Voriconazole in Preventing Fungal Infections in Children With Neutropenia After Chemotherapy
|The safety and scientific validity of this study is the responsibility of the study sponsor and investigators. Listing a study does not mean it has been evaluated by the U.S. Federal Government. Read our disclaimer for details.|
|ClinicalTrials.gov Identifier: NCT00066599|
Recruitment Status : Completed
First Posted : August 7, 2003
Last Update Posted : June 19, 2013
RATIONALE: Voriconazole may be effective in preventing systemic fungal infections following chemotherapy.
PURPOSE: Phase II trial to study the effectiveness of voriconazole in preventing systemic fungal infections in children who have neutropenia after receiving chemotherapy for leukemia, lymphoma, or aplastic anemia or in preparation for bone marrow or stem cell transplantation.
|Condition or disease||Intervention/treatment||Phase|
|Kidney Cancer Leukemia Lymphoma Multiple Myeloma and Plasma Cell Neoplasm Myelodysplastic Syndromes Myelodysplastic/Myeloproliferative Neoplasms Neuroblastoma Neutropenia Sarcoma||Drug: voriconazole||Phase 2|
- Determine the pharmacokinetics of voriconazole administered IV and orally for the prevention of systemic fungal infection in pediatric patients with neutropenia after chemotherapy.
- Determine the safety and tolerability of this drug in these patients.
OUTLINE: This is a pilot, open-label, multicenter study. Patients are stratified according to age (2 to 5 vs 6 to 11).
Within 48 hours after completion of chemotherapy, patients begin prophylactic therapy:
- Cohort 1 (the first 18 patients, 9 per stratum): Patients receive voriconazole IV over 80-160 minutes twice daily on days 1-8 and oral voriconazole* twice daily beginning on day 9.
Depending on the results of the interim pharmacokinetic analysis, the last 18 patients entered on the study receive 1 of the following regimens:
- Cohort 2A:Patients receive voriconazole as in cohort 1 at a higher dose.
- Cohort 2B: Patients receive voriconazole IV over 80-160 minutes twice daily on days 1-4 and oral voriconazole* twice daily beginning on day 5.
NOTE: *Patients who are unable to tolerate oral medication may continue receiving IV medication until day 20.
In all cohorts, treatment continues until blood counts recover or day 30 in the absence of unacceptable toxicity or progression of infection.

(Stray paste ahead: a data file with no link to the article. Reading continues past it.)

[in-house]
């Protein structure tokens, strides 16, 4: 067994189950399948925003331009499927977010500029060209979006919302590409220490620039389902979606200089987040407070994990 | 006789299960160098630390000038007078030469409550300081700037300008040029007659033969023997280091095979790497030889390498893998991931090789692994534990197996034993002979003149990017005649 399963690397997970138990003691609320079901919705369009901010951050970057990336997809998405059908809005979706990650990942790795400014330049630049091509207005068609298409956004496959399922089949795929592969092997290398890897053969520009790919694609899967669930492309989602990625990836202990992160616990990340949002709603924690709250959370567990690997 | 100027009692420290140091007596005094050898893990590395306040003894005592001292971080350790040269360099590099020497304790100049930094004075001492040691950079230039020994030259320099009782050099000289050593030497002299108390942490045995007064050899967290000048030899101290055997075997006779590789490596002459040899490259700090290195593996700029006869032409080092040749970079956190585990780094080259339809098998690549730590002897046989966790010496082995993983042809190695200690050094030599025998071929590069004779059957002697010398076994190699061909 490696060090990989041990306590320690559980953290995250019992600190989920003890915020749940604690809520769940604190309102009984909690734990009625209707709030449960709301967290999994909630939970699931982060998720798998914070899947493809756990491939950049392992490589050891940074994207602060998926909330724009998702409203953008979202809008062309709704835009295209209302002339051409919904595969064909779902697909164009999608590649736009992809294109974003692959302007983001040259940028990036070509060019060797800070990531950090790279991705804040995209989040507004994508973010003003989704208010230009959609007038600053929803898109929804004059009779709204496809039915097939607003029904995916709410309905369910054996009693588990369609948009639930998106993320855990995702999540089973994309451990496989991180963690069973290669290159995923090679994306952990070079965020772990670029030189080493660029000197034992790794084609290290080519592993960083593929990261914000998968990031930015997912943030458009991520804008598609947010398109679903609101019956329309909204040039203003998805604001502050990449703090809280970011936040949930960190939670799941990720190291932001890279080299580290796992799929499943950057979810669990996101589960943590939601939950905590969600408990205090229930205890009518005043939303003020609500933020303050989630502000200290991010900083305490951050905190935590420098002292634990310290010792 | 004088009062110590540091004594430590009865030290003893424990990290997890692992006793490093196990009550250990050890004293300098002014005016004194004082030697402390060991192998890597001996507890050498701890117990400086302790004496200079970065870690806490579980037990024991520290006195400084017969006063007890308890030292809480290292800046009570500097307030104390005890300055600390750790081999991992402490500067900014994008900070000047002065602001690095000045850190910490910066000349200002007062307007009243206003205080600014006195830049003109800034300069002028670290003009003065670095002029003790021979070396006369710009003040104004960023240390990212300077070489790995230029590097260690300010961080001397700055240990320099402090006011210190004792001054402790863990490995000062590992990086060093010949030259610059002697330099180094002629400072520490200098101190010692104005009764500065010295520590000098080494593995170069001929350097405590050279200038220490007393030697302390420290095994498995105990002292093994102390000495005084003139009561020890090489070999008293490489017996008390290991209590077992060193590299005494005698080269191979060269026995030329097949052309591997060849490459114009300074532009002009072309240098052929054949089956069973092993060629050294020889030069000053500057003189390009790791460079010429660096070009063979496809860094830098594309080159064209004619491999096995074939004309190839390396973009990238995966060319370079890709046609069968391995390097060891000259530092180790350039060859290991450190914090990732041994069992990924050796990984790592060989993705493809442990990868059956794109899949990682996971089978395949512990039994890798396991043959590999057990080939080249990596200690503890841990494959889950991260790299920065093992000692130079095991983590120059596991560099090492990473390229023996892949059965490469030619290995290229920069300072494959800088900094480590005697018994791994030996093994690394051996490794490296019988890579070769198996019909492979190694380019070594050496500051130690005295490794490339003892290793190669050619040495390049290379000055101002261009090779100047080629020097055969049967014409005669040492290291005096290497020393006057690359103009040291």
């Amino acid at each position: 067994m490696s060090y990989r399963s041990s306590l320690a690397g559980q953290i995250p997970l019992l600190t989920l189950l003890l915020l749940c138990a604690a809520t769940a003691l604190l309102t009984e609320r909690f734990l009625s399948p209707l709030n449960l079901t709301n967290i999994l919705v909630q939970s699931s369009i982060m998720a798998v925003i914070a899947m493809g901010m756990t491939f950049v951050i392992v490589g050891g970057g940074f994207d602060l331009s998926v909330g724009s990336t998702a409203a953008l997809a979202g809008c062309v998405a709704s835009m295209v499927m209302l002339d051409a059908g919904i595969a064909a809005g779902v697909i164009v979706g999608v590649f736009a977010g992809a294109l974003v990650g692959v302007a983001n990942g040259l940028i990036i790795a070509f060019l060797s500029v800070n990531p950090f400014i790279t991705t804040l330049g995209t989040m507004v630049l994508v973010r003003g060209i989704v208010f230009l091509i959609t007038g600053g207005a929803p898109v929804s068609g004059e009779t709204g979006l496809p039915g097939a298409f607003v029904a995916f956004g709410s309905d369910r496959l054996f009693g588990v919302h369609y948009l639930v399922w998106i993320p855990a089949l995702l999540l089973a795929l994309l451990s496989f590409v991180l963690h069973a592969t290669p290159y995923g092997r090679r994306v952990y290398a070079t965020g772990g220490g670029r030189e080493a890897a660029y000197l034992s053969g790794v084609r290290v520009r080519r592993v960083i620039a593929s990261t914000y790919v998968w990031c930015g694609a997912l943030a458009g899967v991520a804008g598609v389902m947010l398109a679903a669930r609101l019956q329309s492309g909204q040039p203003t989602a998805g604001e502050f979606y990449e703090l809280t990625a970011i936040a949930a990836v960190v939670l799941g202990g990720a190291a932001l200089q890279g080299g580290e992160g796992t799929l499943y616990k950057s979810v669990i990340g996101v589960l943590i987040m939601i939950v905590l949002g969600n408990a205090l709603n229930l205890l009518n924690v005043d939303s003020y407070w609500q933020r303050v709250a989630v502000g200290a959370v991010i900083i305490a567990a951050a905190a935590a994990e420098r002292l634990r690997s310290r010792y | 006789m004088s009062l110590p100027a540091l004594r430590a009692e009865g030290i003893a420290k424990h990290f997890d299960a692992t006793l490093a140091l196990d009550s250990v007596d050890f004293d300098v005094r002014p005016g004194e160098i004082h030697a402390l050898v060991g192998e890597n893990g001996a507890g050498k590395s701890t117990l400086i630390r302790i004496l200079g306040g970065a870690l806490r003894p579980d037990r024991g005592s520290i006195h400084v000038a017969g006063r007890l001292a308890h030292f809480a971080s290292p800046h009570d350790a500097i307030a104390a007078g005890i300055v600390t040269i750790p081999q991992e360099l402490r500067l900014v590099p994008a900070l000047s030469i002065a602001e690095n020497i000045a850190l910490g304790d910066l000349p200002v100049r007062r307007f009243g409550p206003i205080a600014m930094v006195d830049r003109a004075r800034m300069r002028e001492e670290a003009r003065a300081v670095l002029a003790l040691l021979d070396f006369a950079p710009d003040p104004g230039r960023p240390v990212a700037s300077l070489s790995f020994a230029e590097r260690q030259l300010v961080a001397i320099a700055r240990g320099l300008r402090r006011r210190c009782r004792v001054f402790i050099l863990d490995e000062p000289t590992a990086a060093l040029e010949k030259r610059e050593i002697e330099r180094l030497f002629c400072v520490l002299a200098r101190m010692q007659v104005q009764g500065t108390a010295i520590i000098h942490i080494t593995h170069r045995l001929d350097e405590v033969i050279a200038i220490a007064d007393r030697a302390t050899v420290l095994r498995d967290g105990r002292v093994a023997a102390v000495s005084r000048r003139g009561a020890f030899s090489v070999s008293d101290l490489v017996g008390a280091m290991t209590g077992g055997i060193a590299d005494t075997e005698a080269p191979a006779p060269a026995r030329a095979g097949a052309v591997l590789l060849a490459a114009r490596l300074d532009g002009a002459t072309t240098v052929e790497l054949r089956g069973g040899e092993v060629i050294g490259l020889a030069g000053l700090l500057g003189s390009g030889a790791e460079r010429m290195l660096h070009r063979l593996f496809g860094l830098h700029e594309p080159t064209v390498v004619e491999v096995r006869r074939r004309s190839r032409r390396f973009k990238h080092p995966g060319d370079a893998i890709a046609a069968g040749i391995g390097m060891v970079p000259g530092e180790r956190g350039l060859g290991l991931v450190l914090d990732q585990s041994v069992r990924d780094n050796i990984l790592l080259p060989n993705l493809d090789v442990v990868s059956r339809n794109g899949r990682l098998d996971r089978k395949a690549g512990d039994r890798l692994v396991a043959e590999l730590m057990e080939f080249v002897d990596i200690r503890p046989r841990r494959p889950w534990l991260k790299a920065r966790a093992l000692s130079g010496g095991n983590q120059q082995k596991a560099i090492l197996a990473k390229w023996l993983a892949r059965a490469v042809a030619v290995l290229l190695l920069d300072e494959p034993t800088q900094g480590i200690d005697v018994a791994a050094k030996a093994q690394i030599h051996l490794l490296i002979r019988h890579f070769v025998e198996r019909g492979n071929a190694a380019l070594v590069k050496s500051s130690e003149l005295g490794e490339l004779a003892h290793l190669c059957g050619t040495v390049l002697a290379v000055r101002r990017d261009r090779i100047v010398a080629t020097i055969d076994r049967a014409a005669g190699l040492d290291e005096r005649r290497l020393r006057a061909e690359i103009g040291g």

Patients are followed at 30 days and at 12 months.
PROJECTED ACCRUAL: A total of 49 patients (approximately 24 per stratum) were accrued for this study within 1 year.
|Study Type :||Interventional (Clinical Trial)|
|Masking:||None (Open Label)|
|Primary Purpose:||Supportive Care|
|Official Title:||An Open-Label, Intravenous To Oral Switch, Multiple Dose, Multi-Center Study To Investigate The Pharmacokinetics, Safety And Tolerability Of Voriconazole In Hospitalized Children Aged 2 - <12 Years Who Require Treatment For The Prevention Of Systemic Fungal Infection|
|Study Start Date :||June 2003|
|Actual Study Completion Date :||June 2004|
To learn more about this study, you or your doctor may contact the study research staff using the contact information provided by the sponsor.
Please refer to this study by its ClinicalTrials.gov identifier (NCT number): NCT00066599
|United States, California|
|Children's Hospital of Orange County|
|Orange, California, United States, 92868|
|Children's Hospital and Health Center, San Diego|
|San Diego, California, United States, 92123-4282|
|United States, Maryland|
|Warren Grant Magnuson Clinical Center - NCI Clinical Studies Support|
|Bethesda, Maryland, United States, 20892-1182|
|United States, North Carolina|
|Duke Comprehensive Cancer Center|
|Durham, North Carolina, United States, 27710|
|United States, Ohio|
|Ireland Cancer Center|
|Cleveland, Ohio, United States, 44106-5065|
|United States, Pennsylvania|
|Children's Hospital of Philadelphia|
|Philadelphia, Pennsylvania, United States, 19104-4318|
|United States, Texas|
|Simmons Cancer Center at University of Texas Southwestern Medical Center - Dallas|
|Dallas, Texas, United States, 75390|
|Principal Investigator:||Thomas J. Walsh, MD||National Cancer Institute (NCI)|